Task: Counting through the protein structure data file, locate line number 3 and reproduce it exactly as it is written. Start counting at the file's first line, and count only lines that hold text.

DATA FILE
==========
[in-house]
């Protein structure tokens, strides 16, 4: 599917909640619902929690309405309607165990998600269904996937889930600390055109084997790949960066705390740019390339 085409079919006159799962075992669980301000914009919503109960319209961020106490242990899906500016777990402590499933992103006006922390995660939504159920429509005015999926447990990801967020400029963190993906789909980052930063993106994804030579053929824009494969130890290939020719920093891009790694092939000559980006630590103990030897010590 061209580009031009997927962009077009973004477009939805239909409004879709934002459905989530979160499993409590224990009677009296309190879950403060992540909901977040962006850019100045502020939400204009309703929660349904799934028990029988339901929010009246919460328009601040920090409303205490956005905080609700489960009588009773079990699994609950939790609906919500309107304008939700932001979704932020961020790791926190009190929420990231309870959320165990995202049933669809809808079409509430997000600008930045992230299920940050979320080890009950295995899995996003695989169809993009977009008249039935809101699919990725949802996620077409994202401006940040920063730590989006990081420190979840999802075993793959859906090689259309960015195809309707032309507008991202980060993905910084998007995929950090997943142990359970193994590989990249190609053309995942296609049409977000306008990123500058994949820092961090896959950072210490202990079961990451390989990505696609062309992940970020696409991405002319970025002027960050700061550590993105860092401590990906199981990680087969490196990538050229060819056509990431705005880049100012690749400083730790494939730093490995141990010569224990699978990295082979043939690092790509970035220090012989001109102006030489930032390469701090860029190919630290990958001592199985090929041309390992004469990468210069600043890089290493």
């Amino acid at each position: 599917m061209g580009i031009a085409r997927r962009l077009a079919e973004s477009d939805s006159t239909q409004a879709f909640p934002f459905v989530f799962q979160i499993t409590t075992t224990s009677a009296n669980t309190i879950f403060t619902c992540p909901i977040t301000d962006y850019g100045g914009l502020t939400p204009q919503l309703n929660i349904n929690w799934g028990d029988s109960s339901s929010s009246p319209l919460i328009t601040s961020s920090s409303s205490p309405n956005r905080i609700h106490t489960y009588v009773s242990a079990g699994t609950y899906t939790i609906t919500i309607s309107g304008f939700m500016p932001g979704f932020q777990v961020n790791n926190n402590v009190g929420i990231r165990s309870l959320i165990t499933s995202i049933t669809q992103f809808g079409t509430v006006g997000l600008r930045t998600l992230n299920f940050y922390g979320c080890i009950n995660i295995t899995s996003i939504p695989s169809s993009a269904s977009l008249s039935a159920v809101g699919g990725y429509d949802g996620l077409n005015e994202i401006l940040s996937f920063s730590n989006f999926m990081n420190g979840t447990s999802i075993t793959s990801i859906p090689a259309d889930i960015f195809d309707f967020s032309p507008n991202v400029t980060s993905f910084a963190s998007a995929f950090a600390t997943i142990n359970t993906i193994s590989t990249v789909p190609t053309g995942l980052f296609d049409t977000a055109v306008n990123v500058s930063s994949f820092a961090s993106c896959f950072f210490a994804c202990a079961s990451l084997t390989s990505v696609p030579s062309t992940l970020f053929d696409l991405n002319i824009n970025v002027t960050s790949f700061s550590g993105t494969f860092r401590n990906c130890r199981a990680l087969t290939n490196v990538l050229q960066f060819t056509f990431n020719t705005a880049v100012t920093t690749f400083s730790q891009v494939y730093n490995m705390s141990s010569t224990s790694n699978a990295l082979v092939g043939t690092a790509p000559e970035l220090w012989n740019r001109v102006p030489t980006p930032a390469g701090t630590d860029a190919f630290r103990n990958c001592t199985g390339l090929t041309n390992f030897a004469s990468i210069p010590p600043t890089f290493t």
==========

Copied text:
């Amino acid at each position: 599917m061209g580009i031009a085409r997927r962009l077009a079919e973004s477009d939805s006159t239909q409004a879709f909640p934002f459905v989530f799962q979160i499993t409590t075992t224990s009677a009296n669980t309190i879950f403060t619902c992540p909901i977040t301000d962006y850019g100045g914009l502020t939400p204009q919503l309703n929660i349904n929690w799934g028990d029988s109960s339901s929010s009246p319209l919460i328009t601040s961020s920090s409303s205490p309405n956005r905080i609700h106490t489960y009588v009773s242990a079990g699994t609950y899906t939790i609906t919500i309607s309107g304008f939700m500016p932001g979704f932020q777990v961020n790791n926190n402590v009190g929420i990231r165990s309870l959320i165990t499933s995202i049933t669809q992103f809808g079409t509430v006006g997000l600008r930045t998600l992230n299920f940050y922390g979320c080890i009950n995660i295995t899995s996003i939504p695989s169809s993009a269904s977009l008249s039935a159920v809101g699919g990725y429509d949802g996620l077409n005015e994202i401006l940040s996937f920063s730590n989006f999926m990081n420190g979840t447990s999802i075993t793959s990801i859906p090689a259309d889930i960015f195809d309707f967020s032309p507008n991202v400029t980060s993905f910084a963190s998007a995929f950090a600390t997943i142990n359970t993906i193994s590989t990249v789909p190609t053309g995942l980052f296609d049409t977000a055109v306008n990123v500058s930063s994949f820092a961090s993106c896959f950072f210490a994804c202990a079961s990451l084997t390989s990505v696609p030579s062309t992940l970020f053929d696409l991405n002319i824009n970025v002027t960050s790949f700061s550590g993105t494969f860092r401590n990906c130890r199981a990680l087969t290939n490196v990538l050229q960066f060819t056509f990431n020719t705005a880049v100012t920093t690749f400083s730790q891009v494939y730093n490995m705390s141990s010569t224990s790694n699978a990295l082979v092939g043939t690092a790509p000559e970035l220090w012989n740019r001109v102006p030489t980006p930032a390469g701090t630590d860029a190919f630290r103990n990958c001592t199985g390339l090929t041309n390992f030897a004469s990468i210069p010590p600043t890089f290493t």